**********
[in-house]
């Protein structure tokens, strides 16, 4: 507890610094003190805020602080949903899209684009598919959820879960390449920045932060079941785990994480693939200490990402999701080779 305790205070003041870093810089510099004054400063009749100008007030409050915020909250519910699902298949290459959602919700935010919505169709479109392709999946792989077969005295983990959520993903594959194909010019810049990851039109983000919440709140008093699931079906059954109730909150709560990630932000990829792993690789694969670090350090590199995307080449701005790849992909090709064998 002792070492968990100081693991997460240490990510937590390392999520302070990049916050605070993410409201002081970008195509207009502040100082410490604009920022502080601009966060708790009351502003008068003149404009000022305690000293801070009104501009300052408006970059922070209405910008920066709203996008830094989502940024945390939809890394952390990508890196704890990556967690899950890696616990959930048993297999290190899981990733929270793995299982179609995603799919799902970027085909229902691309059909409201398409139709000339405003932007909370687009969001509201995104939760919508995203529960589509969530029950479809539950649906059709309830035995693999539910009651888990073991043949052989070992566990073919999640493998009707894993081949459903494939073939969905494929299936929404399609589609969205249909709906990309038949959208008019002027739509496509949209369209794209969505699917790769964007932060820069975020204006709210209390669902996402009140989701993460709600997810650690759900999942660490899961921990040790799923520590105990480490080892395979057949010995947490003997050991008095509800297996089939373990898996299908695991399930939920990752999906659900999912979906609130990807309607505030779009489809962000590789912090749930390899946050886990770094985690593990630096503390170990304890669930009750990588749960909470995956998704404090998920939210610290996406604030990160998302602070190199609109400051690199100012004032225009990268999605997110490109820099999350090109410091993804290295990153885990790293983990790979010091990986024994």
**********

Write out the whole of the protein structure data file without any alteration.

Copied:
[in-house]
């Protein structure tokens, strides 16, 4: 507890610094003190805020602080949903899209684009598919959820879960390449920045932060079941785990994480693939200490990402999701080779 305790205070003041870093810089510099004054400063009749100008007030409050915020909250519910699902298949290459959602919700935010919505169709479109392709999946792989077969005295983990959520993903594959194909010019810049990851039109983000919440709140008093699931079906059954109730909150709560990630932000990829792993690789694969670090350090590199995307080449701005790849992909090709064998 002792070492968990100081693991997460240490990510937590390392999520302070990049916050605070993410409201002081970008195509207009502040100082410490604009920022502080601009966060708790009351502003008068003149404009000022305690000293801070009104501009300052408006970059922070209405910008920066709203996008830094989502940024945390939809890394952390990508890196704890990556967690899950890696616990959930048993297999290190899981990733929270793995299982179609995603799919799902970027085909229902691309059909409201398409139709000339405003932007909370687009969001509201995104939760919508995203529960589509969530029950479809539950649906059709309830035995693999539910009651888990073991043949052989070992566990073919999640493998009707894993081949459903494939073939969905494929299936929404399609589609969205249909709906990309038949959208008019002027739509496509949209369209794209969505699917790769964007932060820069975020204006709210209390669902996402009140989701993460709600997810650690759900999942660490899961921990040790799923520590105990480490080892395979057949010995947490003997050991008095509800297996089939373990898996299908695991399930939920990752999906659900999912979906609130990807309607505030779009489809962000590789912090749930390899946050886990770094985690593990630096503390170990304890669930009750990588749960909470995956998704404090998920939210610290996406604030990160998302602070190199609109400051690199100012004032225009990268999605997110490109820099999350090109410091993804290295990153885990790293983990790979010091990986024994």